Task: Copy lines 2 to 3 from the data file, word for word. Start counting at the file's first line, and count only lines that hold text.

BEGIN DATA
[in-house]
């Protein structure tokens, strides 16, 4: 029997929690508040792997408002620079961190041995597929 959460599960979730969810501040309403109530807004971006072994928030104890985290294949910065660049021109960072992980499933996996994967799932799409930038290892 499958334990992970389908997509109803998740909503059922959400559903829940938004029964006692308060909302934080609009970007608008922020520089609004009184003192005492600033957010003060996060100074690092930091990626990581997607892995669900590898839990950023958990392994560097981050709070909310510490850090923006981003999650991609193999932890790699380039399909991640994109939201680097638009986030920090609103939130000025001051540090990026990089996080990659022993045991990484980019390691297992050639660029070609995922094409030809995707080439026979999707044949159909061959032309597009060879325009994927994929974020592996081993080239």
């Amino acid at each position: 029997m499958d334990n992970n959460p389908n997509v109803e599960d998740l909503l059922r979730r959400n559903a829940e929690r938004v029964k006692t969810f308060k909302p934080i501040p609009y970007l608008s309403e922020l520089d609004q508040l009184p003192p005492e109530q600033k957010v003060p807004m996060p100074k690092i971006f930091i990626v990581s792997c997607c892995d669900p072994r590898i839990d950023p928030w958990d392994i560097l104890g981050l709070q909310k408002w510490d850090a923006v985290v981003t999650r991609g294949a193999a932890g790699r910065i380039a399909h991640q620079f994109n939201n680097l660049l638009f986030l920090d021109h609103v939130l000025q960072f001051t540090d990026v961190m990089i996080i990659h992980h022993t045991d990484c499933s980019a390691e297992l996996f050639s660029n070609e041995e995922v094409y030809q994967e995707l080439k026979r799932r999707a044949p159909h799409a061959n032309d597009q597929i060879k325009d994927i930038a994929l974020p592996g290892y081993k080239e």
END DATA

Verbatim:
């Protein structure tokens, strides 16, 4: 029997929690508040792997408002620079961190041995597929 959460599960979730969810501040309403109530807004971006072994928030104890985290294949910065660049021109960072992980499933996996994967799932799409930038290892 499958334990992970389908997509109803998740909503059922959400559903829940938004029964006692308060909302934080609009970007608008922020520089609004009184003192005492600033957010003060996060100074690092930091990626990581997607892995669900590898839990950023958990392994560097981050709070909310510490850090923006981003999650991609193999932890790699380039399909991640994109939201680097638009986030920090609103939130000025001051540090990026990089996080990659022993045991990484980019390691297992050639660029070609995922094409030809995707080439026979999707044949159909061959032309597009060879325009994927994929974020592996081993080239």
């Amino acid at each position: 029997m499958d334990n992970n959460p389908n997509v109803e599960d998740l909503l059922r979730r959400n559903a829940e929690r938004v029964k006692t969810f308060k909302p934080i501040p609009y970007l608008s309403e922020l520089d609004q508040l009184p003192p005492e109530q600033k957010v003060p807004m996060p100074k690092i971006f930091i990626v990581s792997c997607c892995d669900p072994r590898i839990d950023p928030w958990d392994i560097l104890g981050l709070q909310k408002w510490d850090a923006v985290v981003t999650r991609g294949a193999a932890g790699r910065i380039a399909h991640q620079f994109n939201n680097l660049l638009f986030l920090d021109h609103v939130l000025q960072f001051t540090d990026v961190m990089i996080i990659h992980h022993t045991d990484c499933s980019a390691e297992l996996f050639s660029n070609e041995e995922v094409y030809q994967e995707l080439k026979r799932r999707a044949p159909h799409a061959n032309d597009q597929i060879k325009d994927i930038a994929l974020p592996g290892y081993k080239e």